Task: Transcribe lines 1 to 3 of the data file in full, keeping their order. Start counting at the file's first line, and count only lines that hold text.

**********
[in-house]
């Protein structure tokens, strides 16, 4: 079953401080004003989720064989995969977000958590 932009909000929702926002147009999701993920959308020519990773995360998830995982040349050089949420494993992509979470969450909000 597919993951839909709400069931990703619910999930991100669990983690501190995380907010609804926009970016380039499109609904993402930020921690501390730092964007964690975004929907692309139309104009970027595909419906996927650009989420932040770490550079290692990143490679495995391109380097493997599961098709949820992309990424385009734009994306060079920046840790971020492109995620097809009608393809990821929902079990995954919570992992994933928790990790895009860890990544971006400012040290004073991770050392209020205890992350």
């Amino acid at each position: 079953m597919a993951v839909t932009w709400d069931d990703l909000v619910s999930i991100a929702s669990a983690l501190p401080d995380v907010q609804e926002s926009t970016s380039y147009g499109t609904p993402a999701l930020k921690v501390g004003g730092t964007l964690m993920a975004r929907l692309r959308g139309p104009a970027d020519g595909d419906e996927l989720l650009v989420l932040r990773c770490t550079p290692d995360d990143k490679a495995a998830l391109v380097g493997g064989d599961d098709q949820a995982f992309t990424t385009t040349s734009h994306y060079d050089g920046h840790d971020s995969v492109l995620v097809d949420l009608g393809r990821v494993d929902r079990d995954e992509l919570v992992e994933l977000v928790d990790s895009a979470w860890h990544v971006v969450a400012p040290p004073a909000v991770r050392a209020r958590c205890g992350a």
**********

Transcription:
[in-house]
């Protein structure tokens, strides 16, 4: 079953401080004003989720064989995969977000958590 932009909000929702926002147009999701993920959308020519990773995360998830995982040349050089949420494993992509979470969450909000 597919993951839909709400069931990703619910999930991100669990983690501190995380907010609804926009970016380039499109609904993402930020921690501390730092964007964690975004929907692309139309104009970027595909419906996927650009989420932040770490550079290692990143490679495995391109380097493997599961098709949820992309990424385009734009994306060079920046840790971020492109995620097809009608393809990821929902079990995954919570992992994933928790990790895009860890990544971006400012040290004073991770050392209020205890992350």
């Amino acid at each position: 079953m597919a993951v839909t932009w709400d069931d990703l909000v619910s999930i991100a929702s669990a983690l501190p401080d995380v907010q609804e926002s926009t970016s380039y147009g499109t609904p993402a999701l930020k921690v501390g004003g730092t964007l964690m993920a975004r929907l692309r959308g139309p104009a970027d020519g595909d419906e996927l989720l650009v989420l932040r990773c770490t550079p290692d995360d990143k490679a495995a998830l391109v380097g493997g064989d599961d098709q949820a995982f992309t990424t385009t040349s734009h994306y060079d050089g920046h840790d971020s995969v492109l995620v097809d949420l009608g393809r990821v494993d929902r079990d995954e992509l919570v992992e994933l977000v928790d990790s895009a979470w860890h990544v971006v969450a400012p040290p004073a909000v991770r050392a209020r958590c205890g992350a």